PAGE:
Your lungs are surrounded by a double layer of membranes called the pleura. In between the two pleural membranes is a narrow space called the pleural space. The pleural space has a small amount of fluid that acts as a lubricant as your lungs breathe in and out.
Thoracentesis (pleural tap) is a medical procedure sometimes used to diagnose or treat certain lung problems. During a thoracentesis, a needle is pushed through your chest wall and into the pleural space, typically to remove excess pleural fluid.
Why would I need thoracentesis?
Thoracentesis is both a diagnostic tool and a treatment. It is mainly used to treat pleural effusion, or the buildup of excess pleural fluid.
Pleural effusion can be dangerous if left untreated. It causes symptoms like:
- Chest pain.
- Dry cough.
- Shortness of breath.
- Inability to lie flat without pain.
Using thoracentesis to remove some of this excess fluid can help you breathe better.
Pleural effusion is often the result of another disease or condition. Your doctor will use thoracentesis both to treat the pleural effusion and to find the underlying cause.
Among the conditions that can cause pleural effusion:
Complications from surgery or medication. Pleural effusion sometimes happens because of surgery or an allergic reaction to a medication.
Congestive heart failure. Congestive heart failure happens when your heart muscle isn’t able to pump blood efficiently enough to meet your body’s needs. Congestive heart failure is the leading cause of pleural effusion.
Infections. Infections can cause inflammation of the pleura, which causes more pleural fluid to be produced. Sometimes, the fluid drained during a thoracentesis can be sent off to a lab to test for infections.
A specialist can test whether there are bacteria present in the pleural fluid by trying to grow (culture) it from a sample. It can also be tested for viruses or fungi. This can help diagnose infections like:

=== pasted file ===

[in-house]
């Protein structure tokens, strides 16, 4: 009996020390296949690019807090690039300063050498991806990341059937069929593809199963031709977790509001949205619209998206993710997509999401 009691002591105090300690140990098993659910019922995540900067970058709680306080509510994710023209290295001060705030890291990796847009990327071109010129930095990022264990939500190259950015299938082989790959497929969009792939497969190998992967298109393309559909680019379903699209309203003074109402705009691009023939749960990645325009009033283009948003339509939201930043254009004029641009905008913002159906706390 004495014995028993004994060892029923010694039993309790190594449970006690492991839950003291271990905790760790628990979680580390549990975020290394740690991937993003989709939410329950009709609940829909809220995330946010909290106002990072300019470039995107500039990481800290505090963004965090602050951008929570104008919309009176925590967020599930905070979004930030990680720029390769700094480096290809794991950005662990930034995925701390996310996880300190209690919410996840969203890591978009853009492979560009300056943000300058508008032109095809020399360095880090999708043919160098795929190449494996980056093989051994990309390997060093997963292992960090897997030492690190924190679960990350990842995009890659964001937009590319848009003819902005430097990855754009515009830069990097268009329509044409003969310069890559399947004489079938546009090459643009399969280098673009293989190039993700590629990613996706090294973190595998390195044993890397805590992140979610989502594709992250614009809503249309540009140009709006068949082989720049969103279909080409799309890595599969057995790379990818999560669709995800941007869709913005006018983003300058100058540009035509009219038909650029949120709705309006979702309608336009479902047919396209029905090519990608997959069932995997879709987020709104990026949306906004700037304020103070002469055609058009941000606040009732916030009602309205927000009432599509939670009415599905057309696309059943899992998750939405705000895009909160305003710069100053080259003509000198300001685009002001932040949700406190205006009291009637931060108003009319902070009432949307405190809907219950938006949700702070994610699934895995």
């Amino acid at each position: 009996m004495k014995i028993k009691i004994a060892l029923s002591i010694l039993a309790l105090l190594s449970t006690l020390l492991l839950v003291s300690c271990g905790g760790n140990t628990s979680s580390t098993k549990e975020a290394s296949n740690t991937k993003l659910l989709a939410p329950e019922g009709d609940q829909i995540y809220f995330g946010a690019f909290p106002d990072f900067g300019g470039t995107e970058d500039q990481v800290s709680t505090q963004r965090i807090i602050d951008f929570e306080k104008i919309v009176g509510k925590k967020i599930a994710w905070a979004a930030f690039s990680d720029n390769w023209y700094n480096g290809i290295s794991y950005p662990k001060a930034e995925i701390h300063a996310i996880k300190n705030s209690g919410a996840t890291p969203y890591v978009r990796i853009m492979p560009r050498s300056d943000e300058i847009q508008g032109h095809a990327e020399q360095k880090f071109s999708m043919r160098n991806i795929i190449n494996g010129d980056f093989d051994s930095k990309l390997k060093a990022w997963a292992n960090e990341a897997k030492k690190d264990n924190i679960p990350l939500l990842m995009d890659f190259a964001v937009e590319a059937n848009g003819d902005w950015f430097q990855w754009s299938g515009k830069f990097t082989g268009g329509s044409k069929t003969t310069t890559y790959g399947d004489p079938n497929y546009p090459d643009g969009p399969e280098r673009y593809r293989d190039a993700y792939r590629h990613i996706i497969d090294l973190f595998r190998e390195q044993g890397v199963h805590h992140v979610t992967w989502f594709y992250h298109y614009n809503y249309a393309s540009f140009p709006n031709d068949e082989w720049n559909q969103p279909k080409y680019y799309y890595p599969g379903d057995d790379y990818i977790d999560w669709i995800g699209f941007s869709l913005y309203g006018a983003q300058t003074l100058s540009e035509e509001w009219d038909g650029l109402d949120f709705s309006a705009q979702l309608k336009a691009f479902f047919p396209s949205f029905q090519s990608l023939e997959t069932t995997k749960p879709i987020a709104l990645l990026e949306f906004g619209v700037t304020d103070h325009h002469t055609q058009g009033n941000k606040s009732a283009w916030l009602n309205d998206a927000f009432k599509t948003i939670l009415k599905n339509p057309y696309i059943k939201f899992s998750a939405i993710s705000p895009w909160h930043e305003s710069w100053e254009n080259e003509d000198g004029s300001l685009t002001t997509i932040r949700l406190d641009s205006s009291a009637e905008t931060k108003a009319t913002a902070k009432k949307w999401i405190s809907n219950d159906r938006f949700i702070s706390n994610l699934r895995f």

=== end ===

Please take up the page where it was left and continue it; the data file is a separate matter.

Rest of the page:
- Other viral or fungal infection.
Liver disease and scarring (cirrhosis). If the liver is damaged, blood pressure in the portal artery (which leads to the liver) increases. Fluid can start to leak out and can move up to the pleural space and may become infected.
Lung cancer. Lung cancer can sometimes lead to pleural effusion. Thoracentesis can treat the symptoms of pleural effusion, and the fluid can also be tested for the presence of cancer cells.
Pancreatitis. Pancreatitis is inflammation of the pancreas, the organ that plays a role in managing your blood sugar level. Sometimes, pancreatitis releases inflammatory chemicals that cause pleural effusion. Thoracentesis can treat this, and the excess pleural fluid may be tested for the inflammatory chemicals.
Pulmonary Embolism. A pulmonary embolism refers to a blood clot in the lung’s blood vessels. This can cause damage, inflammation, and pleural effusion.
Systemic lupus erythematosus (lupus). Lupus is a type of autoimmune disorder, meaning your immune system attacks its own healthy tissue, including the pleura. This can lead to swelling and overproduction of pleural fluid.
The thoracentesis procedure
Your experience before, during, and after.
Thoracentesis is a safe procedure. Although it usually takes place at a hospital, it is an outpatient procedure, so probably you will go home the same day.
Before the procedure
Before undergoing any procedure, tell your doctor if you